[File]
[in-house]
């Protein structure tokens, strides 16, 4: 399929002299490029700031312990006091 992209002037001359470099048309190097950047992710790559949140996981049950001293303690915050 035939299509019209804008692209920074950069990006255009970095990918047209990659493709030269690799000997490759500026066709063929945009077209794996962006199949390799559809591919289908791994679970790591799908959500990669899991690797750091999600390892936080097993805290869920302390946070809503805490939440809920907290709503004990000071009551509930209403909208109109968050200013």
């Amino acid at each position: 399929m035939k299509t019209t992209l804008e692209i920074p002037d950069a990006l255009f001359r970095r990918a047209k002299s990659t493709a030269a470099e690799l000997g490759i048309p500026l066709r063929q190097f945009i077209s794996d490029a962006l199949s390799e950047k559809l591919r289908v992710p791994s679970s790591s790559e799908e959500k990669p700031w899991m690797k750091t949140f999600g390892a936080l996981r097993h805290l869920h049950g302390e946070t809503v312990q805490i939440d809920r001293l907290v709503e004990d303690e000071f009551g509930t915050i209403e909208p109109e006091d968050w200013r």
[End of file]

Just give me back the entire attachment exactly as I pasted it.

[in-house]
């Protein structure tokens, strides 16, 4: 399929002299490029700031312990006091 992209002037001359470099048309190097950047992710790559949140996981049950001293303690915050 035939299509019209804008692209920074950069990006255009970095990918047209990659493709030269690799000997490759500026066709063929945009077209794996962006199949390799559809591919289908791994679970790591799908959500990669899991690797750091999600390892936080097993805290869920302390946070809503805490939440809920907290709503004990000071009551509930209403909208109109968050200013």
């Amino acid at each position: 399929m035939k299509t019209t992209l804008e692209i920074p002037d950069a990006l255009f001359r970095r990918a047209k002299s990659t493709a030269a470099e690799l000997g490759i048309p500026l066709r063929q190097f945009i077209s794996d490029a962006l199949s390799e950047k559809l591919r289908v992710p791994s679970s790591s790559e799908e959500k990669p700031w899991m690797k750091t949140f999600g390892a936080l996981r097993h805290l869920h049950g302390e946070t809503v312990q805490i939440d809920r001293l907290v709503e004990d303690e000071f009551g509930t915050i209403e909208p109109e006091d968050w200013r």